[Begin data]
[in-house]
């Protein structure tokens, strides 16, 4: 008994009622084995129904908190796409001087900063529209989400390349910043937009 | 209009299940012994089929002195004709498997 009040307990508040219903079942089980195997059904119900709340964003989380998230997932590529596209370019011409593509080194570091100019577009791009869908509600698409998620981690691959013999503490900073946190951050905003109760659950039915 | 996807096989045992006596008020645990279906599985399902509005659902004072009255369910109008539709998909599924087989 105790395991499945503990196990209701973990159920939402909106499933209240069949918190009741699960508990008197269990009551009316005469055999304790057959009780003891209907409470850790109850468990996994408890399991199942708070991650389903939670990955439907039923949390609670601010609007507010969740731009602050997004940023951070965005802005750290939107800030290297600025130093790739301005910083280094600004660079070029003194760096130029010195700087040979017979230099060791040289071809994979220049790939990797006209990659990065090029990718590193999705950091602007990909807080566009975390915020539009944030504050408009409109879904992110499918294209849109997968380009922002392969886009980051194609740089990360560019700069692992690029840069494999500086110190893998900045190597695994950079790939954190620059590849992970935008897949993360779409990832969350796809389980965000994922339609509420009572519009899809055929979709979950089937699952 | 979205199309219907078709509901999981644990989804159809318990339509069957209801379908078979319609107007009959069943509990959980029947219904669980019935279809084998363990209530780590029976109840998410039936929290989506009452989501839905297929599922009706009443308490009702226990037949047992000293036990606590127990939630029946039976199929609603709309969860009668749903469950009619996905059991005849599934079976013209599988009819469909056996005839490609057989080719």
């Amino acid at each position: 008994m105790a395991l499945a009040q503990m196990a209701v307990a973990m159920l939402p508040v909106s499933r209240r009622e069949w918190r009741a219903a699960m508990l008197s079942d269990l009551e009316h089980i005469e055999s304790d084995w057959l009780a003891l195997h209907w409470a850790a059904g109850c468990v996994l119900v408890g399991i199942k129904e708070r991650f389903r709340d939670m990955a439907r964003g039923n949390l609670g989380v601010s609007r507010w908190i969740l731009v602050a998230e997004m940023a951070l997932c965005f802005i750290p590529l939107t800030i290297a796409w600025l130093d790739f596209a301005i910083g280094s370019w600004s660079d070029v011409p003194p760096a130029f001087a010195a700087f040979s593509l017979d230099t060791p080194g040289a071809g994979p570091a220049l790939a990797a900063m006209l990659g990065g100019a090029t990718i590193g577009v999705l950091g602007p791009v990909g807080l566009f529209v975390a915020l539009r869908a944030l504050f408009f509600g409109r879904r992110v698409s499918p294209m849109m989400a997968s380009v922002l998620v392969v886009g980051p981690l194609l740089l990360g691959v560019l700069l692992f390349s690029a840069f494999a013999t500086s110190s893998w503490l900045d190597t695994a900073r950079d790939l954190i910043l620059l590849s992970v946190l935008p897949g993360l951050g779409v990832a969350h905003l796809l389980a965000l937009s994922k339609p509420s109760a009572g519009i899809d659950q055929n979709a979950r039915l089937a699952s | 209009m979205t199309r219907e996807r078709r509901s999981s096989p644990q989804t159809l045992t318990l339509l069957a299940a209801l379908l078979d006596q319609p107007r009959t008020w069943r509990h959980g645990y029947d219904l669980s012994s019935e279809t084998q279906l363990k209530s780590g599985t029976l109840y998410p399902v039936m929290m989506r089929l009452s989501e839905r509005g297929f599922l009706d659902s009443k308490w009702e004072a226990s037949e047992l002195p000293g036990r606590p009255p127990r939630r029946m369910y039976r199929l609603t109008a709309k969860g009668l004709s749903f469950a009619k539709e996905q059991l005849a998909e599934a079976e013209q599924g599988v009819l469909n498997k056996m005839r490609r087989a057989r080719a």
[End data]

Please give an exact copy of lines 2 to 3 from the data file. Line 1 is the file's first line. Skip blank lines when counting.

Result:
């Protein structure tokens, strides 16, 4: 008994009622084995129904908190796409001087900063529209989400390349910043937009 | 209009299940012994089929002195004709498997 009040307990508040219903079942089980195997059904119900709340964003989380998230997932590529596209370019011409593509080194570091100019577009791009869908509600698409998620981690691959013999503490900073946190951050905003109760659950039915 | 996807096989045992006596008020645990279906599985399902509005659902004072009255369910109008539709998909599924087989 105790395991499945503990196990209701973990159920939402909106499933209240069949918190009741699960508990008197269990009551009316005469055999304790057959009780003891209907409470850790109850468990996994408890399991199942708070991650389903939670990955439907039923949390609670601010609007507010969740731009602050997004940023951070965005802005750290939107800030290297600025130093790739301005910083280094600004660079070029003194760096130029010195700087040979017979230099060791040289071809994979220049790939990797006209990659990065090029990718590193999705950091602007990909807080566009975390915020539009944030504050408009409109879904992110499918294209849109997968380009922002392969886009980051194609740089990360560019700069692992690029840069494999500086110190893998900045190597695994950079790939954190620059590849992970935008897949993360779409990832969350796809389980965000994922339609509420009572519009899809055929979709979950089937699952 | 979205199309219907078709509901999981644990989804159809318990339509069957209801379908078979319609107007009959069943509990959980029947219904669980019935279809084998363990209530780590029976109840998410039936929290989506009452989501839905297929599922009706009443308490009702226990037949047992000293036990606590127990939630029946039976199929609603709309969860009668749903469950009619996905059991005849599934079976013209599988009819469909056996005839490609057989080719």
């Amino acid at each position: 008994m105790a395991l499945a009040q503990m196990a209701v307990a973990m159920l939402p508040v909106s499933r209240r009622e069949w918190r009741a219903a699960m508990l008197s079942d269990l009551e009316h089980i005469e055999s304790d084995w057959l009780a003891l195997h209907w409470a850790a059904g109850c468990v996994l119900v408890g399991i199942k129904e708070r991650f389903r709340d939670m990955a439907r964003g039923n949390l609670g989380v601010s609007r507010w908190i969740l731009v602050a998230e997004m940023a951070l997932c965005f802005i750290p590529l939107t800030i290297a796409w600025l130093d790739f596209a301005i910083g280094s370019w600004s660079d070029v011409p003194p760096a130029f001087a010195a700087f040979s593509l017979d230099t060791p080194g040289a071809g994979p570091a220049l790939a990797a900063m006209l990659g990065g100019a090029t990718i590193g577009v999705l950091g602007p791009v990909g807080l566009f529209v975390a915020l539009r869908a944030l504050f408009f509600g409109r879904r992110v698409s499918p294209m849109m989400a997968s380009v922002l998620v392969v886009g980051p981690l194609l740089l990360g691959v560019l700069l692992f390349s690029a840069f494999a013999t500086s110190s893998w503490l900045d190597t695994a900073r950079d790939l954190i910043l620059l590849s992970v946190l935008p897949g993360l951050g779409v990832a969350h905003l796809l389980a965000l937009s994922k339609p509420s109760a009572g519009i899809d659950q055929n979709a979950r039915l089937a699952s | 209009m979205t199309r219907e996807r078709r509901s999981s096989p644990q989804t159809l045992t318990l339509l069957a299940a209801l379908l078979d006596q319609p107007r009959t008020w069943r509990h959980g645990y029947d219904l669980s012994s019935e279809t084998q279906l363990k209530s780590g599985t029976l109840y998410p399902v039936m929290m989506r089929l009452s989501e839905r509005g297929f599922l009706d659902s009443k308490w009702e004072a226990s037949e047992l002195p000293g036990r606590p009255p127990r939630r029946m369910y039976r199929l609603t109008a709309k969860g009668l004709s749903f469950a009619k539709e996905q059991l005849a998909e599934a079976e013209q599924g599988v009819l469909n498997k056996m005839r490609r087989a057989r080719a």